But back to your collection of ballet flats; which are your favourite pair?

Brian Davis: I'd have to say my favorite pair is my next pair. There is some truth to that. Years ago if I saw a women wearing a pair of flats I liked I'd try to find myself the same pair. Many years ago I saw a women wearing a pair of Tory Burch Reva flats. Again thanks to the internet I was able to determine the designer but sadly no one sold them in Canada. For years and years all I could do is dream about getting a pair. In 2008 one of the local shoe store sales girls and I really hit it off and became great friends. She moved me from the Nine West, Anne Klein brands to the more upscale Michael Kors brand. After trying on her Michael Kors flats on she insisted I get a pair for myself. We now have matching flats. Again like the other designers I bought several more pairs in different colours. She and I were talking about flats one day and I mentioned the Tory Burch flats. On my next trip to Arizona she suggested  I go to the Scottsdale Fashion Plaza - a quick internet search led me to several department stores and boutiques that sold Tory Burch products. I nervously stopped by the Tory Burch boutique there and looked around. Did I say I was nervous?! Here I am in a high end boutique looking at flats and wearing a pair of MK flats. A sales girl asked if I needed any help and to let her know if I wanted to try something on. "Try something on"! WHEW! I could breathe again. I picked a pair of Tory's Reva and after an hour of trying flats I finally bought my first pair of Tory Burch Reva flats. I made several more trips down last winter and in 5 months had 7 pairs of Tory Burch flats and loafers.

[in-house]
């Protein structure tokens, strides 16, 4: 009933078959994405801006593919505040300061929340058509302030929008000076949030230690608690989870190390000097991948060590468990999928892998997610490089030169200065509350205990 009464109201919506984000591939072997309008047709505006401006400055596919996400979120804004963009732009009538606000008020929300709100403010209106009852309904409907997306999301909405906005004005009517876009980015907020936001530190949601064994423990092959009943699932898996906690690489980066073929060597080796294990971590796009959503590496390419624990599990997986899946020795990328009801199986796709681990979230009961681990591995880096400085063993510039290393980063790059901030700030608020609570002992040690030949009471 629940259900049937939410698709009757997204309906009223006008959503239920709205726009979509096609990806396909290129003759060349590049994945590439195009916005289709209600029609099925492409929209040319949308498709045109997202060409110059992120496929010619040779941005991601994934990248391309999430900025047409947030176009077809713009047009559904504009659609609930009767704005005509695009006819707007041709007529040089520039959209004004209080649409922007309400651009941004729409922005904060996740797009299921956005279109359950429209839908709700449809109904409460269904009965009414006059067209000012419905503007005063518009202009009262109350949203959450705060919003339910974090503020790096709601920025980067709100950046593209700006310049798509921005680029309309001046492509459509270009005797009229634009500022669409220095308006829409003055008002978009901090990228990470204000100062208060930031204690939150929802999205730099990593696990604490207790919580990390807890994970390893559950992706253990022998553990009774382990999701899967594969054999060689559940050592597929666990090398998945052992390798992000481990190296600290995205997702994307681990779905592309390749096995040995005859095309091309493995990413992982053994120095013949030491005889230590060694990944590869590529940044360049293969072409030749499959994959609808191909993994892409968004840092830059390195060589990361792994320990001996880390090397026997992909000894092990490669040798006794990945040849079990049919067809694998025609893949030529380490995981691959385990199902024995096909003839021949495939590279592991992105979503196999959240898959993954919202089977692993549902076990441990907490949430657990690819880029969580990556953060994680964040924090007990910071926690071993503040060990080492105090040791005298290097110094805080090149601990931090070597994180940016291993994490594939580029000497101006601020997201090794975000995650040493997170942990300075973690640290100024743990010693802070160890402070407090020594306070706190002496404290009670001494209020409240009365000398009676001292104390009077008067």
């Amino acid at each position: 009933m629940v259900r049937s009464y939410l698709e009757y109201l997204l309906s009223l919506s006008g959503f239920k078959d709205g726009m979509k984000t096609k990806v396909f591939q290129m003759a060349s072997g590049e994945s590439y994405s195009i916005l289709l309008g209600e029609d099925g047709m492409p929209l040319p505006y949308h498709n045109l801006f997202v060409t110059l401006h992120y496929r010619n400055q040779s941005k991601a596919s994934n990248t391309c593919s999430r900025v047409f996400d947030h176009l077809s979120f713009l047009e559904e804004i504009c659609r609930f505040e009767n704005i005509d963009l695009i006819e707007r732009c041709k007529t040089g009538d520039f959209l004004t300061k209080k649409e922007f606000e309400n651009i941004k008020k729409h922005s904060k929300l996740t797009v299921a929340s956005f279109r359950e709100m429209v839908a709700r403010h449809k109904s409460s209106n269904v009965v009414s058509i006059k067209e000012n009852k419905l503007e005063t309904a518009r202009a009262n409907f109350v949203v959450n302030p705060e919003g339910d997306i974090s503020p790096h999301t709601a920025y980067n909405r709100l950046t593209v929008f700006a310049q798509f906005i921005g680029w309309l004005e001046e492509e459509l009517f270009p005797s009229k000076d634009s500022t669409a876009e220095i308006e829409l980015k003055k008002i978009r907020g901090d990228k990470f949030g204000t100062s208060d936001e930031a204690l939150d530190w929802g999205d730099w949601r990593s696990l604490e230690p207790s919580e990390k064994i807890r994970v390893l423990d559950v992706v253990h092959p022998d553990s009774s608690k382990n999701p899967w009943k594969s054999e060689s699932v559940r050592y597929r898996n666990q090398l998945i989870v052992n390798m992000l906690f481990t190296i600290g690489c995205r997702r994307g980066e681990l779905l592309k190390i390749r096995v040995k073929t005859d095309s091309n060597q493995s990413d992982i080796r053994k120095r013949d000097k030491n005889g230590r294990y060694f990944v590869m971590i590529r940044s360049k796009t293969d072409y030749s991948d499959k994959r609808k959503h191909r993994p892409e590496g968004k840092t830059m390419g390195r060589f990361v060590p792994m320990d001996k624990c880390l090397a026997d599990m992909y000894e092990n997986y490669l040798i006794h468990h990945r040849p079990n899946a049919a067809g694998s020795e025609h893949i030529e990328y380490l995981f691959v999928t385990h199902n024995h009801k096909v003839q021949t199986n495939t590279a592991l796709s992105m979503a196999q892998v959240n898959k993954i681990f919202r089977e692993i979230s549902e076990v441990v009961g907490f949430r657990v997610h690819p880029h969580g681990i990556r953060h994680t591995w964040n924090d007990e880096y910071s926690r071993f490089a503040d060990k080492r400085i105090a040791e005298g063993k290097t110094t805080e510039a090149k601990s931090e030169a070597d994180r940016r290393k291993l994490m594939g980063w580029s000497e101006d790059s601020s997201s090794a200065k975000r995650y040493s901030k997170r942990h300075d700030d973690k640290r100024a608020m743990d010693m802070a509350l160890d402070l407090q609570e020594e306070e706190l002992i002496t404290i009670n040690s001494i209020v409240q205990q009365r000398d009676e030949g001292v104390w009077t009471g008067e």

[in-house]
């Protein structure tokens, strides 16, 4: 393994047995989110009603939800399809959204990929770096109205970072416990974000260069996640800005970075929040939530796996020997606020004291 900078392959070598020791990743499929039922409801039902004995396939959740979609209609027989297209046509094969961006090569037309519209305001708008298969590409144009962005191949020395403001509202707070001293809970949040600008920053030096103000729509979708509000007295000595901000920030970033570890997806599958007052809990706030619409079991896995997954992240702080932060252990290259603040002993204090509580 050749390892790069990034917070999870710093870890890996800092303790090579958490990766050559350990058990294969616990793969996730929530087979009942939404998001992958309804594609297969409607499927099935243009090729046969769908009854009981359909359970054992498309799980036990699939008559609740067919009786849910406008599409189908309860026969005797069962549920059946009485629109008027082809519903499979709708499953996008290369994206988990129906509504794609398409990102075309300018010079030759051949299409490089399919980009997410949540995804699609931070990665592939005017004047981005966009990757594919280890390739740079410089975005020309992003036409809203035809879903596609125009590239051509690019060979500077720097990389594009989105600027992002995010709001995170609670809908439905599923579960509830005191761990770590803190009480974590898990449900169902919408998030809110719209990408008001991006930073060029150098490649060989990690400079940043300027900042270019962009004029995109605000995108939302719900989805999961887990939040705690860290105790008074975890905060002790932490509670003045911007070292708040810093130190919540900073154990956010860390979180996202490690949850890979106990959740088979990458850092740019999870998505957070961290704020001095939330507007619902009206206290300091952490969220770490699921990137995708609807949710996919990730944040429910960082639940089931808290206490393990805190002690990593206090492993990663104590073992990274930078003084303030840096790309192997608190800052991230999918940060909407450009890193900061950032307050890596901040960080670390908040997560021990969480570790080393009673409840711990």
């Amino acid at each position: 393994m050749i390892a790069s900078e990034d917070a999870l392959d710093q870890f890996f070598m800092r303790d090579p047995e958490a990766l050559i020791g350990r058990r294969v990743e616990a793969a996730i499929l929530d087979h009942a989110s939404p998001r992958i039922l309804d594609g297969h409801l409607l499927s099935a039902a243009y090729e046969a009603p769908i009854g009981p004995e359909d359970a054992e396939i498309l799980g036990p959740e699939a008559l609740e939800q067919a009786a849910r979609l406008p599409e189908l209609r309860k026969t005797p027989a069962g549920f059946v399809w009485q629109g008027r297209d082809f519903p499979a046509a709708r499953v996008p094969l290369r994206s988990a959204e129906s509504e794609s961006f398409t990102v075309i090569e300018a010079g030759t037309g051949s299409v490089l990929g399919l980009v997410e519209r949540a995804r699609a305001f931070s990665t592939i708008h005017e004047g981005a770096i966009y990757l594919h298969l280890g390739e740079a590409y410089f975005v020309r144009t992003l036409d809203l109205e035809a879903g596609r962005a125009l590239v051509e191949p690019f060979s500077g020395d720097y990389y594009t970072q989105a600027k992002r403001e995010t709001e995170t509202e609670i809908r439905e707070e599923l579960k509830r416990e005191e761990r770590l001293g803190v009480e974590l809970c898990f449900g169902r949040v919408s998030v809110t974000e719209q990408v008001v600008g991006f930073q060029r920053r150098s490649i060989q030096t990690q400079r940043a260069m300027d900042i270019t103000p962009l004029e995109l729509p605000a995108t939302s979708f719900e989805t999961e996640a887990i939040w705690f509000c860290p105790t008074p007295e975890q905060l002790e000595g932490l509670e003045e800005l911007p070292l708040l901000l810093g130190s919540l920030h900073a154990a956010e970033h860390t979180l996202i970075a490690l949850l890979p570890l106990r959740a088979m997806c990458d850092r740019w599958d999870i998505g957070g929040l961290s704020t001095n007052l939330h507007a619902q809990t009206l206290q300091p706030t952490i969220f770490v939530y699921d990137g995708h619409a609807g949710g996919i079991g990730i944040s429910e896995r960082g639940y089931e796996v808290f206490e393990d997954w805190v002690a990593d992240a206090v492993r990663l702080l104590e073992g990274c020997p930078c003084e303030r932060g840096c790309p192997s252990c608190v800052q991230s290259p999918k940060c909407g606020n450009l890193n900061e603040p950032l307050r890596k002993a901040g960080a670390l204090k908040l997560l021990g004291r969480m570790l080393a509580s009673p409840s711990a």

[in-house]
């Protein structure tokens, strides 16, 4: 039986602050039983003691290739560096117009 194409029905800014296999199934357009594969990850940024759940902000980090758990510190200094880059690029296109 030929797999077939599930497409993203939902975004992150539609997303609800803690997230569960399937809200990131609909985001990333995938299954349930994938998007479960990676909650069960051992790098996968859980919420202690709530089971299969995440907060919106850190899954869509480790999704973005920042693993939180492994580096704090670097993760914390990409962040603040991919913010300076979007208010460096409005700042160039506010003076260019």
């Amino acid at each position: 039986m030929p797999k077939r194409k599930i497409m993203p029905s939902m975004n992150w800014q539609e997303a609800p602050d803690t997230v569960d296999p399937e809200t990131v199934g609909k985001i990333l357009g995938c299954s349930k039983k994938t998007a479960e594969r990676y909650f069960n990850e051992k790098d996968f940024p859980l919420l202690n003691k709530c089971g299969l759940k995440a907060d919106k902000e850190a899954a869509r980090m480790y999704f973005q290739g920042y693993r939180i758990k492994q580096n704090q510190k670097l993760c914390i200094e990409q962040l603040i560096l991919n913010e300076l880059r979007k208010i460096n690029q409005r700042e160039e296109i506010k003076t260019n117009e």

NICE                   NO THANKS         NOTE-WORTHY            NEED          NEW  
Tory Burch Ballet Flats. Photo Credit: Brian Davis, Calgary, Alberta.
NICE: Nice for me are my Tory Burch Eddies. They are everyday flats with a memory foam foot bed for comfort and a patent finish for a bit of zing but not like  the" in your face" look that the Reva flats have. Some people think they look like cheap $15. Payless flats because of the patent finish but what they may not know is these are high quality nappa leather patent flats from Tory Burch.  What can I say . . . these are NICE and considered my everyday flats.

NO THANKS: NO THANKS is a real love/hate relationship I have and it's with pink flats. I LOVE pink flats but as a guy I just can get through what it takes to wear them out in public. Maybe some guys can pull them off but I'm not one of them (yet!). I've bought lots over the years only to return them later on. Don't get me wrong they are high quality flats but not quite right for me, so - NO THANKS.
Puma Rhythm ballet Flats. Photo Credit: Brian Davis, Calgary, Alberta.
NOTE-WORTHY:  I would have to consider my Puma Rhythm ballet flats to be noteworthy. Yes, Puma make flats - great ones. They are super comfy and cute and once you find the right size I'm sure most people will love the way they hug your foot and the way they feel. I bought them in every colour I could find in my size and I have 7 colours total.

Tory Burch Reva Flats. Photo Credit: Brian Davis, Calgary, Alberta
NEW: And the flats that are my personal pride are my Tory Burch Revas. For me they are iconic. They are the Holy Grail of ballet flats. I've searched for a pair of these for 3 years and now they are in my grip, or should I say on my feet. Women "ohhh" over these, they crave them and I'm lucky enough to have some for myself. The Revas are flats named after Tory's mother and this is my Reva collection. These were bought from the Tory Burch boutique, Nordstroms and Holt Renfrew. 

NEED:  #1 on my need list is the ultramarine blue Tory Burch water snakeskin Eddies.  If I can't have them I'll take them in any other colour available.  They are the same Eddies comfort without the Reva medallion but what I love is the snakeskin material and look and the amazing colour.